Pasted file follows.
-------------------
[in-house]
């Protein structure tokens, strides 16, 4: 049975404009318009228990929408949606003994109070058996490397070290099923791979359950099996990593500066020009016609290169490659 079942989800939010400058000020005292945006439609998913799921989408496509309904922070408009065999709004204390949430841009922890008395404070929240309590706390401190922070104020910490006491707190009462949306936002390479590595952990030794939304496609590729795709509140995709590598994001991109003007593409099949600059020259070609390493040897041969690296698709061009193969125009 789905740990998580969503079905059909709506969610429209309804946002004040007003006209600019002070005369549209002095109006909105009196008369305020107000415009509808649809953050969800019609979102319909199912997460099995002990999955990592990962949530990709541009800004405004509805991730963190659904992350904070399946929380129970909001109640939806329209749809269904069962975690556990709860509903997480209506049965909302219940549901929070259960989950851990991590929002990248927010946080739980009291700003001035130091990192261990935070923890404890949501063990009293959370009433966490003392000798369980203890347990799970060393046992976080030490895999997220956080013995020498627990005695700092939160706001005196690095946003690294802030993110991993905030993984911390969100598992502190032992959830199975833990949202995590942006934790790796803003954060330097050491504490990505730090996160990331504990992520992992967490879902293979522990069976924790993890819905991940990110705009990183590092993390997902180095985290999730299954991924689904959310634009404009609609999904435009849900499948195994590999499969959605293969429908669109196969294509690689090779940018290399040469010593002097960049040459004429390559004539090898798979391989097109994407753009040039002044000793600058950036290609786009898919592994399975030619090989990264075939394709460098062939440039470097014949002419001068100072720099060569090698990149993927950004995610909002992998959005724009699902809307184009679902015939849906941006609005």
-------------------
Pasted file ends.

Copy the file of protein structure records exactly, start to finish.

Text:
[in-house]
């Protein structure tokens, strides 16, 4: 049975404009318009228990929408949606003994109070058996490397070290099923791979359950099996990593500066020009016609290169490659 079942989800939010400058000020005292945006439609998913799921989408496509309904922070408009065999709004204390949430841009922890008395404070929240309590706390401190922070104020910490006491707190009462949306936002390479590595952990030794939304496609590729795709509140995709590598994001991109003007593409099949600059020259070609390493040897041969690296698709061009193969125009 789905740990998580969503079905059909709506969610429209309804946002004040007003006209600019002070005369549209002095109006909105009196008369305020107000415009509808649809953050969800019609979102319909199912997460099995002990999955990592990962949530990709541009800004405004509805991730963190659904992350904070399946929380129970909001109640939806329209749809269904069962975690556990709860509903997480209506049965909302219940549901929070259960989950851990991590929002990248927010946080739980009291700003001035130091990192261990935070923890404890949501063990009293959370009433966490003392000798369980203890347990799970060393046992976080030490895999997220956080013995020498627990005695700092939160706001005196690095946003690294802030993110991993905030993984911390969100598992502190032992959830199975833990949202995590942006934790790796803003954060330097050491504490990505730090996160990331504990992520992992967490879902293979522990069976924790993890819905991940990110705009990183590092993390997902180095985290999730299954991924689904959310634009404009609609999904435009849900499948195994590999499969959605293969429908669109196969294509690689090779940018290399040469010593002097960049040459004429390559004539090898798979391989097109994407753009040039002044000793600058950036290609786009898919592994399975030619090989990264075939394709460098062939440039470097014949002419001068100072720099060569090698990149993927950004995610909002992998959005724009699902809307184009679902015939849906941006609005």